As shown in Table 2andTable 4, peak anti-Xa activity levels after the last weight-adjusted dose were similar to those measured after the third weight-adjusted dose. This suggests that there is no accumulation of anti-Xa activity with multiple injections and that a weight-adjusted dose of 1.0 mg/kg every 12 h is unlikely to yield anti-Xa levels in the range where the risk of major hemorrhage is increased, even in patients undergoing catheterization procedures (Fig. 2). Further measures that are likely to minimize the risk of instrumented site bleeding include 1) meticulous attention to the interval between doses (e.g., at least 12 h) to avoid “stacking” of additional anti-Xa activity on top of that from the previous injection, and 2) allowing at least 7 to 8 h to elapse before pulling vascular access sheaths to avoid removal when anti-Xa activity is maximal after a dose (e.g., 3.5 to 5 h).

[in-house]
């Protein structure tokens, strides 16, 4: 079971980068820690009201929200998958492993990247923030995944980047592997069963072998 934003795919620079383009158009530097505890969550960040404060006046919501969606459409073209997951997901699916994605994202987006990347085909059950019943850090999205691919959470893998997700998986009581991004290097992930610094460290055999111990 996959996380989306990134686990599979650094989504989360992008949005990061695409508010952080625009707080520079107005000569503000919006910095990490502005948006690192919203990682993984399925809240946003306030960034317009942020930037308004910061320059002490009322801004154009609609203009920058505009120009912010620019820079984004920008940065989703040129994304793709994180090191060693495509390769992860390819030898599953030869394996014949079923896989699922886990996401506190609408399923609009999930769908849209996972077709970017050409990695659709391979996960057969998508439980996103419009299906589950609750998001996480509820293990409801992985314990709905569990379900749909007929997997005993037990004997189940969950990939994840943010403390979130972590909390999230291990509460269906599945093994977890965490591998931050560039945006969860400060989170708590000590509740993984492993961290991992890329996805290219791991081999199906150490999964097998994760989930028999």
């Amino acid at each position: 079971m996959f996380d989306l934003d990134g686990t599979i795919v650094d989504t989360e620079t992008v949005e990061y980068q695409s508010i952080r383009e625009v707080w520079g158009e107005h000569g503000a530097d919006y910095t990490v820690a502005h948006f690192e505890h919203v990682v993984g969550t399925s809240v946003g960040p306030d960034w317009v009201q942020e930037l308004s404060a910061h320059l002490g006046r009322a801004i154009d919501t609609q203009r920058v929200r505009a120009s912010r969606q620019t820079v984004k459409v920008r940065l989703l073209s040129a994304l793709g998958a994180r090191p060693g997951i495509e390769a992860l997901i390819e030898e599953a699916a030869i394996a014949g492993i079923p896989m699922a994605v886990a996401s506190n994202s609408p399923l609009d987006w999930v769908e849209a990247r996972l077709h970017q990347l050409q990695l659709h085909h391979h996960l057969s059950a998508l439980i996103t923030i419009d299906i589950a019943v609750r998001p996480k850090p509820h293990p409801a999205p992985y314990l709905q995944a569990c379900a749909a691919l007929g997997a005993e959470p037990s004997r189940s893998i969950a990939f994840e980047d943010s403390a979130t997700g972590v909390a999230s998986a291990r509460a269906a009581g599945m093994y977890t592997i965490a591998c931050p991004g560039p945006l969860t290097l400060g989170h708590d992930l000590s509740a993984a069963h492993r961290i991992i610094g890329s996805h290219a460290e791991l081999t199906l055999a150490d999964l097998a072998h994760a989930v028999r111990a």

The pilot experience in the TIMI 11A trial with respect to clinical outcome through 14 days suggests that the lower risk of major hemorrhage with a weight-adjusted dose of 1.0 mg/kg every 12 h was not achieved at the expense of efficacy. The data presented in Table 5reveal a similar rate of the composite primary efficacy end point in the two dose tiers. The temporal pattern of development of clinical events with both dose regimens of enoxaparin showed the greatest incidence of events over the first 8 days followed by a slower rate of development of events through day 14 (Fig. 3). There was no abrupt increase in events after hospital discharge (at a median of 3 days from enrollment). Thus, there was no rebound in events in association with a reduction in the level of antithrombotic therapy from the weight-adjusted in-hospital regimen to the fixed-dose outpatient regimen of enoxaparin. Follow-up data to date also fail to reveal any rebound increase in events after discontinuation of the outpatient enoxaparin regimen at day 14 (Fig. 3). These observations compare favorably with reports ([28, 29]) of a rebound in the rate of clinical events after discontinuation of infusions of unfractionated heparin for unstable angina.
3.2 Clinical Implications.